SYDNEY – Investigators looking into the disappearance of the Malaysia Airlines plane are confident the jet was on autopilot when it crashed in a remote stretch of the Indian Ocean, Australian officials said Thursday as they announced the latest shift in the search for the doomed airliner.
After analyzing data between the plane and a satellite, officials believe Flight 370 was operating on autopilot the entire time it was flying across a vast expanse of the southern Indian Ocean, Australian Transport Safety Bureau chief commissioner Martin Dolan said.
"Certainly for its path across the Indian Ocean, we are confident that the aircraft was operating on autopilot until it ran out of fuel," Dolan told reporters in Canberra.
Asked whether the autopilot would have to be manually switched on, or whether it could have been activated automatically under a default setting, Dolan replied: "The basic assumption would be that if the autopilot is operational it's because it's been switched on."
But exactly when the Boeing 777 began running on autopilot is still not known.
"We couldn't accurately, nor have we attempted to, fix the moment when it was put on autopilot," Transport Minister Warren Truss said. "It will be a matter for the Malaysian-based investigation to look at precisely when it may have been put on autopilot."
The latest nugget of information from the investigation into Flight 370 came as officials announced yet another change in the search area for the wreckage of the plane that vanished during a flight from Kuala Lumpur to Beijing on March 8 with 239 passengers and crew on board.
The new search area is located several hundred miles southwest of the most recent suspected crash site, about 1,100 miles off Australia's west coast, Dolan said. Powerful sonar equipment will scour the seabed for wreckage in the new search zone, which officials calculated by reanalyzing the existing satellite data.
The shift was expected, with Dolan saying last week the new zone would be south of an area where a remote-controlled underwater drone spent weeks fruitlessly combing 330 square miles of seabed. That search area was determined by a series of underwater sounds initially thought to have come from the plane's black boxes. But those signals are now widely believed to have come from some other source.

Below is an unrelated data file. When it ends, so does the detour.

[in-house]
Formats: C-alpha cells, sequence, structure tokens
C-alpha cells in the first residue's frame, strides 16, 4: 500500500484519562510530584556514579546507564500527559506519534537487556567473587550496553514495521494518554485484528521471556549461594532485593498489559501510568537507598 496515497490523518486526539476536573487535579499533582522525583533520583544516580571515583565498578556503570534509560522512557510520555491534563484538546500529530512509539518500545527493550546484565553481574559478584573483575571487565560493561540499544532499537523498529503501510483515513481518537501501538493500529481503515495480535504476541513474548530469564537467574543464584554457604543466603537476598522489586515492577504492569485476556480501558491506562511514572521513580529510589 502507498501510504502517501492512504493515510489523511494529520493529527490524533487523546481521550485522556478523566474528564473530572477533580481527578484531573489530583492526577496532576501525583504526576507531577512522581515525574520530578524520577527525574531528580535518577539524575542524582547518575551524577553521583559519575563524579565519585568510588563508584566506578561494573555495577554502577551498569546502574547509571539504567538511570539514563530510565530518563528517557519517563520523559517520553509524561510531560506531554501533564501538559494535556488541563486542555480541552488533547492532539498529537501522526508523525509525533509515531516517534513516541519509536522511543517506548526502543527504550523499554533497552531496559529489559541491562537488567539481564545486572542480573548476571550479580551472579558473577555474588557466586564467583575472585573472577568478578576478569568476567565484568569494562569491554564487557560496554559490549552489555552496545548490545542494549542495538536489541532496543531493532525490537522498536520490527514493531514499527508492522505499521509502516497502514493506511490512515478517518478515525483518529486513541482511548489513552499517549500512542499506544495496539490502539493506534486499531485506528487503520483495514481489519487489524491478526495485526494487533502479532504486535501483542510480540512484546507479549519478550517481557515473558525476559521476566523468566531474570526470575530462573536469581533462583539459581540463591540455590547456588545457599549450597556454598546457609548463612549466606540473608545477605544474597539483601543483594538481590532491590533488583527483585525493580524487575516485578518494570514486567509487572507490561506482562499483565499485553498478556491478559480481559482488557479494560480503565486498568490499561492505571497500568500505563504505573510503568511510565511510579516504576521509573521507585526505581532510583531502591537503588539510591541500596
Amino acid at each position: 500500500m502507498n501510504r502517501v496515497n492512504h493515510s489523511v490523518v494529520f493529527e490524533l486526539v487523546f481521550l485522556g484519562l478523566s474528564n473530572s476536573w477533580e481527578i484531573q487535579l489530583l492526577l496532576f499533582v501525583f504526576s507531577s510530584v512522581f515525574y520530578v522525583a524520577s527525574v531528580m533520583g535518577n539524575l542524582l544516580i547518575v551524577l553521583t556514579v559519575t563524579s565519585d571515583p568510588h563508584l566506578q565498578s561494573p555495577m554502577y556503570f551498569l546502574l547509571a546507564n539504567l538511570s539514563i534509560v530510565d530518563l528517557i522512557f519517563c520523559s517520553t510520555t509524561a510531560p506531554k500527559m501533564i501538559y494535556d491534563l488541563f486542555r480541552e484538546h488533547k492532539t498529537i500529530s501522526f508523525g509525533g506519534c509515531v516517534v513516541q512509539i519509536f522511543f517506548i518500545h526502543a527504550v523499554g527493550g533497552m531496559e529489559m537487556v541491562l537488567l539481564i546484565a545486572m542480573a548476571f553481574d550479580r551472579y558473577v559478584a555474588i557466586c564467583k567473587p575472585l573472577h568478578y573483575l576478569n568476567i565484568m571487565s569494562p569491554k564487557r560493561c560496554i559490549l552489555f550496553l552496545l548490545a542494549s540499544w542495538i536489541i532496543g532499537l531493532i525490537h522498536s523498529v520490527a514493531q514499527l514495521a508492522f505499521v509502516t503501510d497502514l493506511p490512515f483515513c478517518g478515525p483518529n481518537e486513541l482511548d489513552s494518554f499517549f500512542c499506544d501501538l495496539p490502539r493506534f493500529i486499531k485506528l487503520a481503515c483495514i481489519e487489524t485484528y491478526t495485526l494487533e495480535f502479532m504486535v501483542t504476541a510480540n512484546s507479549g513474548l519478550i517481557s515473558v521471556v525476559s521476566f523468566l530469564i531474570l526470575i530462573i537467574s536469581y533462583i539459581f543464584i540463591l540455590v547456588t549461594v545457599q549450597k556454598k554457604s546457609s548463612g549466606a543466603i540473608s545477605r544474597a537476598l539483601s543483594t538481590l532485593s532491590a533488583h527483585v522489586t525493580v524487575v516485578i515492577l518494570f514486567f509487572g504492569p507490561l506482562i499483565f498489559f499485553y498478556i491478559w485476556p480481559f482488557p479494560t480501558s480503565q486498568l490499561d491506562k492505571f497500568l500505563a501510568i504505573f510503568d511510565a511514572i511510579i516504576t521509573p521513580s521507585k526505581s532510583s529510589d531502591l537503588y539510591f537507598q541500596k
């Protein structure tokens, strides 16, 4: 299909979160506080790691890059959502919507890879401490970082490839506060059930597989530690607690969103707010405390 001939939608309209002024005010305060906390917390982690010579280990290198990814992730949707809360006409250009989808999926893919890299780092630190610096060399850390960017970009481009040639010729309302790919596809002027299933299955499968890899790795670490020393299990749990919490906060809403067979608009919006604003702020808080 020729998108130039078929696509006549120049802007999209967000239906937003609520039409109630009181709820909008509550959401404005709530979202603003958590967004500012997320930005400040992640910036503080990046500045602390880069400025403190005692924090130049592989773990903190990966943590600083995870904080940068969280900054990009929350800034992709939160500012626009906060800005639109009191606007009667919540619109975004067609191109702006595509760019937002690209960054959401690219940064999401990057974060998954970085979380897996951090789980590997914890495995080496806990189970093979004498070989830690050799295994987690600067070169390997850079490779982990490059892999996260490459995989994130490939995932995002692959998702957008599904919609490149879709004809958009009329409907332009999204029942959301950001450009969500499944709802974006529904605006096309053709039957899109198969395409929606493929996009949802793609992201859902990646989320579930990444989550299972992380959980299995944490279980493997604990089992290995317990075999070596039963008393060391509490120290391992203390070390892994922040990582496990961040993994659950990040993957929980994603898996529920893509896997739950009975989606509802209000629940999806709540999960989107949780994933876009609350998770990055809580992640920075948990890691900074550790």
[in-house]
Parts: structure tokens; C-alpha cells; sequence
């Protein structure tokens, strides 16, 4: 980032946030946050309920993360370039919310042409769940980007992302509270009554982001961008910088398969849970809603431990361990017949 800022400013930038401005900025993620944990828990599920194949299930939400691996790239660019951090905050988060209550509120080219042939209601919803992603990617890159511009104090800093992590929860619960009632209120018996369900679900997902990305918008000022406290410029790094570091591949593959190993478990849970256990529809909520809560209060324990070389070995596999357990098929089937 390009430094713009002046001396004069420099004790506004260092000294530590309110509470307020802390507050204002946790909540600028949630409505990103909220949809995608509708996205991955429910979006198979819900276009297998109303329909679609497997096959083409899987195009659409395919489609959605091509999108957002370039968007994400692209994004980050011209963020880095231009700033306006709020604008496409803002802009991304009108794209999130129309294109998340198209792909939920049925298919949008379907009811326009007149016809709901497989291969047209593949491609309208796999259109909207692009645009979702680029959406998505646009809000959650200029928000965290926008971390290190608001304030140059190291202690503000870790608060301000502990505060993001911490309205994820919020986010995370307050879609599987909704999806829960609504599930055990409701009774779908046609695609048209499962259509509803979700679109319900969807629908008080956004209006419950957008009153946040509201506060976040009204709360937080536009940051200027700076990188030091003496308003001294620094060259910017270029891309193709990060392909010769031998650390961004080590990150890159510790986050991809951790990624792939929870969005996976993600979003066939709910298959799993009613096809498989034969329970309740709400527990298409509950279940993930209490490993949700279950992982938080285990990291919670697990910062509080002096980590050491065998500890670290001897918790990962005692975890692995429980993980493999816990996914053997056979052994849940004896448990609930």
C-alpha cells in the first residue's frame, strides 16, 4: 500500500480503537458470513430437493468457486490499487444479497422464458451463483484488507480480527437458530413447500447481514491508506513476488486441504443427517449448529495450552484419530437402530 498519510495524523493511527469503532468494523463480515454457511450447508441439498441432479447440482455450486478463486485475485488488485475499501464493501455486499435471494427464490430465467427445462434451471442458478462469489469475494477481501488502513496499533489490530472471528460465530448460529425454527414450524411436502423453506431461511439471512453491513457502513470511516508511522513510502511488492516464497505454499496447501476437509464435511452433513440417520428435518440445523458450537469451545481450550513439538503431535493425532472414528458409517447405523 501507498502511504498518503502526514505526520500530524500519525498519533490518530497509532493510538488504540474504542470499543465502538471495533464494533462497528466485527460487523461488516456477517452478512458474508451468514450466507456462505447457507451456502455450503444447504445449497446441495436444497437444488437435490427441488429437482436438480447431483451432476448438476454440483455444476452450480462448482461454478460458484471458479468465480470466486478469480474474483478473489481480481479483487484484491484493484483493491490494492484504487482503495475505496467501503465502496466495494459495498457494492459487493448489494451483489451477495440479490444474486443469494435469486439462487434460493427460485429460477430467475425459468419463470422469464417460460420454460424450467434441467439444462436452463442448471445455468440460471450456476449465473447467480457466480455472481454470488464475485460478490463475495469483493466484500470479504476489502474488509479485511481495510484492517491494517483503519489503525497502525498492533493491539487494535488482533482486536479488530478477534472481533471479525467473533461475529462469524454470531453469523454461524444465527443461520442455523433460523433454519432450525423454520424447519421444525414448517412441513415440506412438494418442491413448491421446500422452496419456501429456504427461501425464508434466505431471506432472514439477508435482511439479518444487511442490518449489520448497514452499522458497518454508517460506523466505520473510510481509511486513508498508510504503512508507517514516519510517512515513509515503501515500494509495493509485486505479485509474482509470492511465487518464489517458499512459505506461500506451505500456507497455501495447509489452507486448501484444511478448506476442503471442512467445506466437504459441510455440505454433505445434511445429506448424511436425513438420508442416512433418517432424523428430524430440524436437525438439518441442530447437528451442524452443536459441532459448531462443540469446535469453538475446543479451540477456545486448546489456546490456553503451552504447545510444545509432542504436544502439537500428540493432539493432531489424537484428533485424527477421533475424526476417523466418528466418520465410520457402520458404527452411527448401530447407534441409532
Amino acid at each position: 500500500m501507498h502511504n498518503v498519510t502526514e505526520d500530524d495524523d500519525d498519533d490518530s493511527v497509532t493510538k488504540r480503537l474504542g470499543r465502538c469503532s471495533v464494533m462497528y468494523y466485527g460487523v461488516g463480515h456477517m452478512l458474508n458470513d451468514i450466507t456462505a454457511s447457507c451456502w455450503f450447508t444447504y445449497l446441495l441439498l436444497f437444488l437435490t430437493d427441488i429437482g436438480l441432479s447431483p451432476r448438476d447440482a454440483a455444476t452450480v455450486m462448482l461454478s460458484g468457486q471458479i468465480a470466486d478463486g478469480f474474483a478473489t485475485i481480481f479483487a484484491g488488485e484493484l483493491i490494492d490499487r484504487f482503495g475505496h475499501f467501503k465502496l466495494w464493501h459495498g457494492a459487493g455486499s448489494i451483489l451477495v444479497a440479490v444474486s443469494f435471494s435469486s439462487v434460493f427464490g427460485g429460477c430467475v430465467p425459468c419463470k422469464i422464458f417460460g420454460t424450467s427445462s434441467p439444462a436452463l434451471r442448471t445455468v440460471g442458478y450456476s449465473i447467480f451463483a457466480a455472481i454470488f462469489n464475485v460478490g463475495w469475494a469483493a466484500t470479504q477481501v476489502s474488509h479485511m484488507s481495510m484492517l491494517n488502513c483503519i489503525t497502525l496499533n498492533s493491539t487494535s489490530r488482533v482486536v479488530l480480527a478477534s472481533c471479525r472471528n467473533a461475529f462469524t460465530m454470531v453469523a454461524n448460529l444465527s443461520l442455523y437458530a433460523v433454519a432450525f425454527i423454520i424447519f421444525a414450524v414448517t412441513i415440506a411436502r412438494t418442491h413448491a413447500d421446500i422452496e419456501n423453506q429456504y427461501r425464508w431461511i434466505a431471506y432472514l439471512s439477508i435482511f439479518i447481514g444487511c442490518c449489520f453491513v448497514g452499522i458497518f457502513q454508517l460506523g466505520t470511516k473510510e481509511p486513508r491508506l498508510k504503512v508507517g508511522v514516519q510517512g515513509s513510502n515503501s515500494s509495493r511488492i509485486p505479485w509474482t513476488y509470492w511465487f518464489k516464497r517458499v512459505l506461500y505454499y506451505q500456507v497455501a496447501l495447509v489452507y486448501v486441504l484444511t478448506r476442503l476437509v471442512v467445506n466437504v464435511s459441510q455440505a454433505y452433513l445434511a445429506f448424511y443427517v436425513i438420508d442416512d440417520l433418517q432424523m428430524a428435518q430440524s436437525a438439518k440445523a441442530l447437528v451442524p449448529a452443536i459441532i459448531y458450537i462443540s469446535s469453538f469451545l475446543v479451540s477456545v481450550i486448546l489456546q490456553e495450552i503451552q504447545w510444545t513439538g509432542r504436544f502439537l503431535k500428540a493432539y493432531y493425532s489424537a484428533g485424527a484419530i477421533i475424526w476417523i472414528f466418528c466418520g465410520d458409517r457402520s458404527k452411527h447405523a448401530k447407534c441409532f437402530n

The new 23,000 square mile search area falls within a vast expanse of ocean that air crews have already scoured for floating debris, to no avail. Officials have since called off the air search, since any debris would likely have sunk long ago.
The hunt is now focused underwater. Beginning in August, private contractors will use powerful side-scan sonar equipment capable of probing ocean depths of 4.3 miles to comb the ocean floor in the new search zone. The job is expected to take 12 months to complete.
Meanwhile, two survey ships are mapping uncharted expanses of seabed in the search zone before the sonar scanning starts.
The search area has changed multiple times in the months since Flight 370 vanished, as officials struggled to make sense of the limited data the flight left in its wake after it dropped off radar. The new search zone was largely identified by an analysis of hourly transmissions, or "handshakes," between the plane and a satellite.